Recovery in Youth Employment is Still Lagging, Says ILO

Recovery in Youth Employment is Still Lagging, Says ILO

Recovery in youth employment is still lagging, according to a new report by the International Labor Organization (ILO), which confirms that the COVID-19 pandemic has hurt young people more than any other age group. The Global Employment Trends for Youth 2022: Investing in transforming futures for young people report finds that the pandemic has exacerbated the numerous labor market challenges facing those aged between 15 and 24 years, who have experienced a much higher percentage loss in employment than adults since early 2020. SLHTA holds AGM August 25th, 2022 The Saint Lucia Hospitality and Tourism Association (SLHTA) will host its Annual General Meeting (AGM) on 25th August 2022 at the Sandals Grande St. Lucian. This will be the organization’s first in-person AGM since the onset of the pandemic and will be held under the theme: ‘Building Forward Better…Together.’ The AGM will also feature a Manufacturers’ Trade Show. The SLHTA President Paul Collymore will deliver a welcome address, following which there will be a review of the SLHTA Tourism Enhancement Fund.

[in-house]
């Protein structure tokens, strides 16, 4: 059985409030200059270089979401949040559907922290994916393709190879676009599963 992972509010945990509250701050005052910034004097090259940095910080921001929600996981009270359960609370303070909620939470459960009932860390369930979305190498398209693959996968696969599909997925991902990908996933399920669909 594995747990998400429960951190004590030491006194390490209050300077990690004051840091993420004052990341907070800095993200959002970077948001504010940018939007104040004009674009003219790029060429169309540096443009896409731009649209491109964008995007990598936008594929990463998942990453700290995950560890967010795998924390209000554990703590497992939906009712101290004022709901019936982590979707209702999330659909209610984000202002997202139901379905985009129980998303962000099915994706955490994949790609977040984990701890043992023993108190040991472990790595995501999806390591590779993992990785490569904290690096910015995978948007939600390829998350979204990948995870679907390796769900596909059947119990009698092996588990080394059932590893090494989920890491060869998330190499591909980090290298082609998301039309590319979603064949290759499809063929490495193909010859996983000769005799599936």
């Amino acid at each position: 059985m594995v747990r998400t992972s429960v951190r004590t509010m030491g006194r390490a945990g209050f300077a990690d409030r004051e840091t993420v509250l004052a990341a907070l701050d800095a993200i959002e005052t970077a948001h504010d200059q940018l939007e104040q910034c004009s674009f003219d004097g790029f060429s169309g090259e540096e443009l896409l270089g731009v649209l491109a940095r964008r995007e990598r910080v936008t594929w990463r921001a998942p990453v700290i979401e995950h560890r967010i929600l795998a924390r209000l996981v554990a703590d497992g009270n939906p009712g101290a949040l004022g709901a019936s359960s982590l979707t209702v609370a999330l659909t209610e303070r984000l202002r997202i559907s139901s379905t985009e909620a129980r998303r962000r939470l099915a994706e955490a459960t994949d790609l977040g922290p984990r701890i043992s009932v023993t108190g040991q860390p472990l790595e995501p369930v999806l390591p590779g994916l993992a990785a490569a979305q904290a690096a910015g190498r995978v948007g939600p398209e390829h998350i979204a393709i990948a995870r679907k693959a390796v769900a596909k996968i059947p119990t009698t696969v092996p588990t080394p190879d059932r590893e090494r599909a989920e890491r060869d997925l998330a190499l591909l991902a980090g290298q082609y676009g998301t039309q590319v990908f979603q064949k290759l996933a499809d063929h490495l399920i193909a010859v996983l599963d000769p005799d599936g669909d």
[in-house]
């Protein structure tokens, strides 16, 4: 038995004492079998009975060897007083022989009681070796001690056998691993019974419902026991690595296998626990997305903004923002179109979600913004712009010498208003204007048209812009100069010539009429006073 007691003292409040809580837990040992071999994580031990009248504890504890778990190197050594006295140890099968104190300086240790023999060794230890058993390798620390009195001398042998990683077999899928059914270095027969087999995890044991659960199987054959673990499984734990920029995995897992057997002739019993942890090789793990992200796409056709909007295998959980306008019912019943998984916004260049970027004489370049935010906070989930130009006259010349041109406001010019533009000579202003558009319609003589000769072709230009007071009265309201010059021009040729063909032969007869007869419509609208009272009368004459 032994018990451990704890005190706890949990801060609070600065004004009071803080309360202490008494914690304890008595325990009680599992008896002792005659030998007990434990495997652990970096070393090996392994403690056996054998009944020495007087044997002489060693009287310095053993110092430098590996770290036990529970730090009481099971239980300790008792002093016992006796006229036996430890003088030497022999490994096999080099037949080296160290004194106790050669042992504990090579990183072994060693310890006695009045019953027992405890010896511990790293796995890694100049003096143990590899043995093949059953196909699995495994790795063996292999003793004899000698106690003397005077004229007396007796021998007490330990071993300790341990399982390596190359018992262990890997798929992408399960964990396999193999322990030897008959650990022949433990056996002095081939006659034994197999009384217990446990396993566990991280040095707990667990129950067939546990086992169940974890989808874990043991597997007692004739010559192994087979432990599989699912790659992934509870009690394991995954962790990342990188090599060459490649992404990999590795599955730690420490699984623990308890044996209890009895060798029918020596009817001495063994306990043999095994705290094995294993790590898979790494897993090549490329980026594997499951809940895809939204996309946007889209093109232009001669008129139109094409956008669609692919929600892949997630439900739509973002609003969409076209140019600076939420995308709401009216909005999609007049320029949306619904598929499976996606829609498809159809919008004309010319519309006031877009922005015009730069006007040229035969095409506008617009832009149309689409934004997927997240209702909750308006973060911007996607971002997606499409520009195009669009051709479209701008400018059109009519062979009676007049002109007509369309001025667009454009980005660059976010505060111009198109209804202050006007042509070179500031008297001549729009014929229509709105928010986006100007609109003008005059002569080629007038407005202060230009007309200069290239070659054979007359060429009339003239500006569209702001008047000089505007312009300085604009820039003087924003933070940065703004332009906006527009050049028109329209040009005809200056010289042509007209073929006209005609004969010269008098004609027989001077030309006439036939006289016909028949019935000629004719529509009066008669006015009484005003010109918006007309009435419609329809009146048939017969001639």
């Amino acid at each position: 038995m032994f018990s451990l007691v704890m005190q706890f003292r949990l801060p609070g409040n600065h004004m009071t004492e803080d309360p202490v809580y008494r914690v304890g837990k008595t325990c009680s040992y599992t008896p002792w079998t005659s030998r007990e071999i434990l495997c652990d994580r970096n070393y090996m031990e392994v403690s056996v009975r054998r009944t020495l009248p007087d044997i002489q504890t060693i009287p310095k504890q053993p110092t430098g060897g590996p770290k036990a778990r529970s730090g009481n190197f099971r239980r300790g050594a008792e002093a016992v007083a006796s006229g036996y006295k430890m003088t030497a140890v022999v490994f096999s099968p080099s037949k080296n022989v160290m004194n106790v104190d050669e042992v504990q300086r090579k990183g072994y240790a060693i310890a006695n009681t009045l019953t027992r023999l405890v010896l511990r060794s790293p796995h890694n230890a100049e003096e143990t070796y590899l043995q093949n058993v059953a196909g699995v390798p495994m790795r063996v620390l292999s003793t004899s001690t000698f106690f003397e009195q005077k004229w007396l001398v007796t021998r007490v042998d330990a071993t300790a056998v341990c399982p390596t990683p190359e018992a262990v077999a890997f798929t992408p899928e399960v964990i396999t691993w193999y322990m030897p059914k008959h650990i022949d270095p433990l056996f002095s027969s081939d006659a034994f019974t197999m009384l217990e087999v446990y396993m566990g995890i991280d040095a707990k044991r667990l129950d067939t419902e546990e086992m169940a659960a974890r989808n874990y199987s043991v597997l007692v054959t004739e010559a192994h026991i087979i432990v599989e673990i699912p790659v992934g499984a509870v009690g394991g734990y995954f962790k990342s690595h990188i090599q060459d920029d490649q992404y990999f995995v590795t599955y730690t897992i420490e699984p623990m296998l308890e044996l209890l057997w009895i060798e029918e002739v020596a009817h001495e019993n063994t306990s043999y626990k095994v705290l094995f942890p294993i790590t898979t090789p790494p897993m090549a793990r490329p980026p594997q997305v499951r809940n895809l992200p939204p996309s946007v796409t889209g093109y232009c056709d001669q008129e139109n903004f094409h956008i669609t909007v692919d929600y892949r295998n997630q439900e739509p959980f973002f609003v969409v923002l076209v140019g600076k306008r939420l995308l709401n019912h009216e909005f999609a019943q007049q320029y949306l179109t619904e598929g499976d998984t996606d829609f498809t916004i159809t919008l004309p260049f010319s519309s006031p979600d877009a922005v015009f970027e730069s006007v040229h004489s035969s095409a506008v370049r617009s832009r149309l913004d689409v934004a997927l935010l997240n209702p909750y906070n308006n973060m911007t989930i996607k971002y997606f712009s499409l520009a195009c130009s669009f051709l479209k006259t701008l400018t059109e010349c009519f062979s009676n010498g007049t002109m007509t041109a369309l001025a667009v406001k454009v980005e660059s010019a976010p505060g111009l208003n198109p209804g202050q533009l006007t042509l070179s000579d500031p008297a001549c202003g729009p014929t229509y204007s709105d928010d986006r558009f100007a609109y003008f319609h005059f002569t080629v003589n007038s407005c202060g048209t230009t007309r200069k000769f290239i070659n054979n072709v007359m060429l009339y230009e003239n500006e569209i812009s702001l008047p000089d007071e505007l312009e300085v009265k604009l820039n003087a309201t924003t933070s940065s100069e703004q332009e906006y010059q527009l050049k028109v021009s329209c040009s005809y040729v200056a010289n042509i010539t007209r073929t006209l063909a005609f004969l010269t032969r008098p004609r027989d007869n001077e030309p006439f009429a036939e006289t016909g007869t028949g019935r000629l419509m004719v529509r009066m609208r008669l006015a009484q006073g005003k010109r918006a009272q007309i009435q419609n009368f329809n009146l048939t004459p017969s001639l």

Other agenda items include Award of certificates of Completion to Young Leaders, and an MOU signing between SLHTA and St. Lucia Manufacturers’ Association An address will be delivered by the Minister for Commerce, Manufacturing, Business Development, Co-operatives and Consumer Affairs Honorable Emma Hippolyte with the feature address by Nicola Madden-Greig, President of the Caribbean Hotel & Tourism Association.

The total global number of unemployed youths is estimated to reach 73 million in 2022, a slight improvement from 2021 (75 million) but still six million above the pre-pandemic level of 2019, the report says. Young women are worse off than young men, exhibiting a much lower employment-to-population ratio (EPR). In 2022, 27.4 per cent of young women globally are projected to be in employment, compared to 40.3 per cent of young men. This means that young men are almost 1.5 times more likely than young women to be employed.

The gender gap, which has shown little sign of closing over the past two decades, is largest in lower-middle-income countries, at 17.3 percentage points, and smallest in high-income countries, at 2.3 percentage points. In Latin American countries the youth unemployment rate is still worrying, projected at 20.5 per cent in 2022.

Historically, young women’s unemployment rates have been higher than young men’s, but the crisis exacerbated this trend. The picture is radically different in North America, where the youth unemployment rates is projected to be below world average levels, at 8.3 per cent.

Leave a Reply

Your email address will not be published.